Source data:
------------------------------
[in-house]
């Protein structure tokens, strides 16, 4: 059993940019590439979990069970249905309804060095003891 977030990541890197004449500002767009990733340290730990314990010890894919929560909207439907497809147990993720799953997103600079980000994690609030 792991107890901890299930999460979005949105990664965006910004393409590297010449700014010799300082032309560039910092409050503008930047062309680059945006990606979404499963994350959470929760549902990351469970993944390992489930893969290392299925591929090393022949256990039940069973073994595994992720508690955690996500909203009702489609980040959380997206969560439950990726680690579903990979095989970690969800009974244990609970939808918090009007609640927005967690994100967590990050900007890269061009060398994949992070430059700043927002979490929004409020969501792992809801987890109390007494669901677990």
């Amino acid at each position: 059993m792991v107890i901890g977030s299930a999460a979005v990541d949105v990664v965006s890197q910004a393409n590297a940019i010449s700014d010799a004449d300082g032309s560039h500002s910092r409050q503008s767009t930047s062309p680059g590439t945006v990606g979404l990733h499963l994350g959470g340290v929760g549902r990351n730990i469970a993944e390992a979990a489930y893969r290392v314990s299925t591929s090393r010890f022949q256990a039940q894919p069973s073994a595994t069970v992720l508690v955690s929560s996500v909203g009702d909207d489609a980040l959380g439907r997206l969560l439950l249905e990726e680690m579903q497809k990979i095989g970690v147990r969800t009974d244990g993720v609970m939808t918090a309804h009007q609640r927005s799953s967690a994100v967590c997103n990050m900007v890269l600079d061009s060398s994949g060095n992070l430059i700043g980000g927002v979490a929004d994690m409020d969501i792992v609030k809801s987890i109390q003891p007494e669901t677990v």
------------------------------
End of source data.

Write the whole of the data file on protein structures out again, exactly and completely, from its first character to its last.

[in-house]
């Protein structure tokens, strides 16, 4: 059993940019590439979990069970249905309804060095003891 977030990541890197004449500002767009990733340290730990314990010890894919929560909207439907497809147990993720799953997103600079980000994690609030 792991107890901890299930999460979005949105990664965006910004393409590297010449700014010799300082032309560039910092409050503008930047062309680059945006990606979404499963994350959470929760549902990351469970993944390992489930893969290392299925591929090393022949256990039940069973073994595994992720508690955690996500909203009702489609980040959380997206969560439950990726680690579903990979095989970690969800009974244990609970939808918090009007609640927005967690994100967590990050900007890269061009060398994949992070430059700043927002979490929004409020969501792992809801987890109390007494669901677990």
């Amino acid at each position: 059993m792991v107890i901890g977030s299930a999460a979005v990541d949105v990664v965006s890197q910004a393409n590297a940019i010449s700014d010799a004449d300082g032309s560039h500002s910092r409050q503008s767009t930047s062309p680059g590439t945006v990606g979404l990733h499963l994350g959470g340290v929760g549902r990351n730990i469970a993944e390992a979990a489930y893969r290392v314990s299925t591929s090393r010890f022949q256990a039940q894919p069973s073994a595994t069970v992720l508690v955690s929560s996500v909203g009702d909207d489609a980040l959380g439907r997206l969560l439950l249905e990726e680690m579903q497809k990979i095989g970690v147990r969800t009974d244990g993720v609970m939808t918090a309804h009007q609640r927005s799953s967690a994100v967590c997103n990050m900007v890269l600079d061009s060398s994949g060095n992070l430059i700043g980000g927002v979490a929004d994690m409020d969501i792992v609030k809801s987890i109390q003891p007494e669901t677990v």